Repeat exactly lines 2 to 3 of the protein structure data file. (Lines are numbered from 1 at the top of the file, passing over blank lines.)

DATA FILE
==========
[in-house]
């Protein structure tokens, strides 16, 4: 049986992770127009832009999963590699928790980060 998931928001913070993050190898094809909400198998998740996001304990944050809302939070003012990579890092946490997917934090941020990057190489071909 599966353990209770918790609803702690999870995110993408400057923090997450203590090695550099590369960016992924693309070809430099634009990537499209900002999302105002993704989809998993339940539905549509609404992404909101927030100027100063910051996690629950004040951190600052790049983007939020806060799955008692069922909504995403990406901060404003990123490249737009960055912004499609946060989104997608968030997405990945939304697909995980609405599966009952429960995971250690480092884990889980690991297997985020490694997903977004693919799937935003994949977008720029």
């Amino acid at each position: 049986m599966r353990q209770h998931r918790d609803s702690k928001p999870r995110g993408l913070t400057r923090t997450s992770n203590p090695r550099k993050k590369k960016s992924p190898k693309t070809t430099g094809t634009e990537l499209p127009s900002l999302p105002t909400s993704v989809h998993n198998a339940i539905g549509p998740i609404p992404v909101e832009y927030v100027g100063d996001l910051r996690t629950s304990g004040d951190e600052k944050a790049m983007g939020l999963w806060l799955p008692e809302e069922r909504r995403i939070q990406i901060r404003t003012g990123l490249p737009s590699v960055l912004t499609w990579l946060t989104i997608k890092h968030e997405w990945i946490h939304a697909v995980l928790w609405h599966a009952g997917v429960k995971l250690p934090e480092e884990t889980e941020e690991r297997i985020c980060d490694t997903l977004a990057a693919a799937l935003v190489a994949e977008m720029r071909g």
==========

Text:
């Protein structure tokens, strides 16, 4: 049986992770127009832009999963590699928790980060 998931928001913070993050190898094809909400198998998740996001304990944050809302939070003012990579890092946490997917934090941020990057190489071909 599966353990209770918790609803702690999870995110993408400057923090997450203590090695550099590369960016992924693309070809430099634009990537499209900002999302105002993704989809998993339940539905549509609404992404909101927030100027100063910051996690629950004040951190600052790049983007939020806060799955008692069922909504995403990406901060404003990123490249737009960055912004499609946060989104997608968030997405990945939304697909995980609405599966009952429960995971250690480092884990889980690991297997985020490694997903977004693919799937935003994949977008720029």
């Amino acid at each position: 049986m599966r353990q209770h998931r918790d609803s702690k928001p999870r995110g993408l913070t400057r923090t997450s992770n203590p090695r550099k993050k590369k960016s992924p190898k693309t070809t430099g094809t634009e990537l499209p127009s900002l999302p105002t909400s993704v989809h998993n198998a339940i539905g549509p998740i609404p992404v909101e832009y927030v100027g100063d996001l910051r996690t629950s304990g004040d951190e600052k944050a790049m983007g939020l999963w806060l799955p008692e809302e069922r909504r995403i939070q990406i901060r404003t003012g990123l490249p737009s590699v960055l912004t499609w990579l946060t989104i997608k890092h968030e997405w990945i946490h939304a697909v995980l928790w609405h599966a009952g997917v429960k995971l250690p934090e480092e884990t889980e941020e690991r297997i985020c980060d490694t997903l977004a990057a693919a799937l935003v190489a994949e977008m720029r071909g």